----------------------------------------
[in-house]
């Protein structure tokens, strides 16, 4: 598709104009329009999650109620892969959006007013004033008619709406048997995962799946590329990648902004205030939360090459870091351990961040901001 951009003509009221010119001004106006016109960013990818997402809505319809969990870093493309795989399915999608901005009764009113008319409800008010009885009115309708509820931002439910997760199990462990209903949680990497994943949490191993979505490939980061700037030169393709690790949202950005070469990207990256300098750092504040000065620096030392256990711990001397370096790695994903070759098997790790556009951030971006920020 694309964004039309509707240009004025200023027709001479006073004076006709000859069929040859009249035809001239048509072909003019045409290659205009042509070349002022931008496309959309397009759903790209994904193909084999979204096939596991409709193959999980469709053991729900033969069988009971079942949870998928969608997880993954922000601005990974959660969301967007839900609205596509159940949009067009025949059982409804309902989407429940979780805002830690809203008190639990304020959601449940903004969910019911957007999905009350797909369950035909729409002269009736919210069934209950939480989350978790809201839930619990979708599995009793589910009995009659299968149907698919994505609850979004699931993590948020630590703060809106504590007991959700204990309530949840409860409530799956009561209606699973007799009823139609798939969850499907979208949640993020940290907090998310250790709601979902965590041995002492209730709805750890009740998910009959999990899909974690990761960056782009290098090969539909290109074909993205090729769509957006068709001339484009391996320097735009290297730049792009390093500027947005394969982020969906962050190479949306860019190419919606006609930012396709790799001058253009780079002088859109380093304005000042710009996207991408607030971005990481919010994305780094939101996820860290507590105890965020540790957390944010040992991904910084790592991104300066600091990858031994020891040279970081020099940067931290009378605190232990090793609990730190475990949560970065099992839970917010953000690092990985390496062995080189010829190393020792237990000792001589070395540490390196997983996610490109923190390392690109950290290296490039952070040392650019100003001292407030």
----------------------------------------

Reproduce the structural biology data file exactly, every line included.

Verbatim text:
[in-house]
């Protein structure tokens, strides 16, 4: 598709104009329009999650109620892969959006007013004033008619709406048997995962799946590329990648902004205030939360090459870091351990961040901001 951009003509009221010119001004106006016109960013990818997402809505319809969990870093493309795989399915999608901005009764009113008319409800008010009885009115309708509820931002439910997760199990462990209903949680990497994943949490191993979505490939980061700037030169393709690790949202950005070469990207990256300098750092504040000065620096030392256990711990001397370096790695994903070759098997790790556009951030971006920020 694309964004039309509707240009004025200023027709001479006073004076006709000859069929040859009249035809001239048509072909003019045409290659205009042509070349002022931008496309959309397009759903790209994904193909084999979204096939596991409709193959999980469709053991729900033969069988009971079942949870998928969608997880993954922000601005990974959660969301967007839900609205596509159940949009067009025949059982409804309902989407429940979780805002830690809203008190639990304020959601449940903004969910019911957007999905009350797909369950035909729409002269009736919210069934209950939480989350978790809201839930619990979708599995009793589910009995009659299968149907698919994505609850979004699931993590948020630590703060809106504590007991959700204990309530949840409860409530799956009561209606699973007799009823139609798939969850499907979208949640993020940290907090998310250790709601979902965590041995002492209730709805750890009740998910009959999990899909974690990761960056782009290098090969539909290109074909993205090729769509957006068709001339484009391996320097735009290297730049792009390093500027947005394969982020969906962050190479949306860019190419919606006609930012396709790799001058253009780079002088859109380093304005000042710009996207991408607030971005990481919010994305780094939101996820860290507590105890965020540790957390944010040992991904910084790592991104300066600091990858031994020891040279970081020099940067931290009378605190232990090793609990730190475990949560970065099992839970917010953000690092990985390496062995080189010829190393020792237990000792001589070395540490390196997983996610490109923190390392690109950290290296490039952070040392650019100003001292407030």